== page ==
John Peterson reports a variant from UMass Amherst in which there are additional special cards.
- Ace of Clubs or Diamonds: increases the value of the pile by one or eleven, at the player's choice.
- Ace of Spades: the value of the pile remains the same, and the player picks another player to eliminate from the current round.
- Ace of Hearts: the value of the pile remains the same. It also prevents elimination by the Ace of Spades (the player must discard the Ace of Hearts and draw a new card immediately).
- Four: the value of the pile remains the same but the direction of play reverses.
- Nine: counts as zero - the value of the pile remains the same and play passes to next player in turn.
- Ten: increases or reduces the value of the pile by ten, at the player's choice.
- King: the value of the pile is set to 98.
- Queen of Spades: the value of the pile remains the same, and you exchange hands with another player.
- Other Queens and all Jacks: increase the value of the pile by 10.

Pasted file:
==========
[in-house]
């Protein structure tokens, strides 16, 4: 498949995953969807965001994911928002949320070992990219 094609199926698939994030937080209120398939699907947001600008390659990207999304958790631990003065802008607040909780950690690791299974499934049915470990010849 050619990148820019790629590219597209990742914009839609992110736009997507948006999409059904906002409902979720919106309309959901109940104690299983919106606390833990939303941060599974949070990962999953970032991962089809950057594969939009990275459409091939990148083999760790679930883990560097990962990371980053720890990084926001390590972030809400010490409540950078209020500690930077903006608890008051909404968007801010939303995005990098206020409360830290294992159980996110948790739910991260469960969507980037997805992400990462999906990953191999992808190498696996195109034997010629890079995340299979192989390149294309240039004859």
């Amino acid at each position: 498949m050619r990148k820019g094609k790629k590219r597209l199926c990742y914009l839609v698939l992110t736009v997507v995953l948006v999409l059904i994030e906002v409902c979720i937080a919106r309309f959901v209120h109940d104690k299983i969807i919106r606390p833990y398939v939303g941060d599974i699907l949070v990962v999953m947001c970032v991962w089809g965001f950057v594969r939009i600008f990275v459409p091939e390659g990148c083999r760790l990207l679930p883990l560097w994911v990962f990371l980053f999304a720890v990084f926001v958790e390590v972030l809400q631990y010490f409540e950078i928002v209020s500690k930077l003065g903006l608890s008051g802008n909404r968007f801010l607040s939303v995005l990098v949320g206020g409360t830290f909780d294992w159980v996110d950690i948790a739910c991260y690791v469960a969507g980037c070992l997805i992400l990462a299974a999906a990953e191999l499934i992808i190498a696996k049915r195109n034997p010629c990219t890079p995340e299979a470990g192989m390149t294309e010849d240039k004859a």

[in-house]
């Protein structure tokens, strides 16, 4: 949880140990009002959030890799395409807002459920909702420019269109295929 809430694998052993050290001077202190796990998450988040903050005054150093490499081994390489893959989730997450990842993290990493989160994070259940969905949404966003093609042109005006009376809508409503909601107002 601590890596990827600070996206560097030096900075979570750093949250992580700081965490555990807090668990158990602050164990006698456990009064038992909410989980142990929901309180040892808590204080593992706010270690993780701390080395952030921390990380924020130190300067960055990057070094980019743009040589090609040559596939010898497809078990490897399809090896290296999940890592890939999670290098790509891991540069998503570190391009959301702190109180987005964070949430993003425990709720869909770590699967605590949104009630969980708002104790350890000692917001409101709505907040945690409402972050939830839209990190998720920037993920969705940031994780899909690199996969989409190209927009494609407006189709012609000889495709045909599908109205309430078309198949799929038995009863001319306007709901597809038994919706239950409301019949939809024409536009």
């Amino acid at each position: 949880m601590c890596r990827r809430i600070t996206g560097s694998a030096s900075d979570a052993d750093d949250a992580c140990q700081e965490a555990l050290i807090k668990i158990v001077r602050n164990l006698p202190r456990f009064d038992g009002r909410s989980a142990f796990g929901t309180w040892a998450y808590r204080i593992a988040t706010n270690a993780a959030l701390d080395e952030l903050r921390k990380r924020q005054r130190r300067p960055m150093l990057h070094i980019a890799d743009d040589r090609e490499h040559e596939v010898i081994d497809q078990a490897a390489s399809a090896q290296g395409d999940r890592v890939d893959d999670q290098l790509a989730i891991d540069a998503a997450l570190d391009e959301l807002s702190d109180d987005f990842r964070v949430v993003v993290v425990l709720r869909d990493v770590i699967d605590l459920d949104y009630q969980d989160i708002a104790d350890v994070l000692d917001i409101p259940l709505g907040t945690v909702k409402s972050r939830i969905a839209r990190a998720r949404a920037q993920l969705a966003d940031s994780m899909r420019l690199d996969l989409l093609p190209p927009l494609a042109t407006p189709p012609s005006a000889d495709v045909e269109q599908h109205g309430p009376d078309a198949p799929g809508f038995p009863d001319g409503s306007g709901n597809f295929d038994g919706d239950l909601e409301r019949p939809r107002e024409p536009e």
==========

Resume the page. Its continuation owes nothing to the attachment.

98: Arizona Version
In 1993 Jay Feaster and his friends Sully and Dave at Arizona State University created a variant of 98 with some extra complications that are not found in other versions of the game. The players took this game back to their home towns and taught it to their high school friends during vacations, and from there it spread to other colleges, though in some cases with simplified and streamlined rules. The original Arizona version is as follows.
A standard 52-card pack with two jokers is used. Four cards are dealt to each player, and the remainder are stacked face down to form the stock. The player to the dealer's left begins and play continues clockwise. Players play their cards to the center of the table to form a face-up pile alongside the stock.
Note. Originally the play pile began empty, but later the custom was introduced that the dealer would turn up the top card of the stock to begin the play pile. If this first card was a special card its effects would apply immediately, which would be unlucky for the first player if it was a king or joker.
An ordinary turn consists of playing one of your four cards on top of the face up pile, adding its value to the current total, calling out the new value of the pile, and then drawing the top card from the face down stock to replace the card you played.
The pile value must not go above 98. If a player is unable to play without taking the total over 98, that player is eliminated from the game. The play does not end, but the turn passes to the next player after the one who was eliminated. Play continues until either all players but one are eliminated or the stock runs out. The last person who managed to play a card is the winner.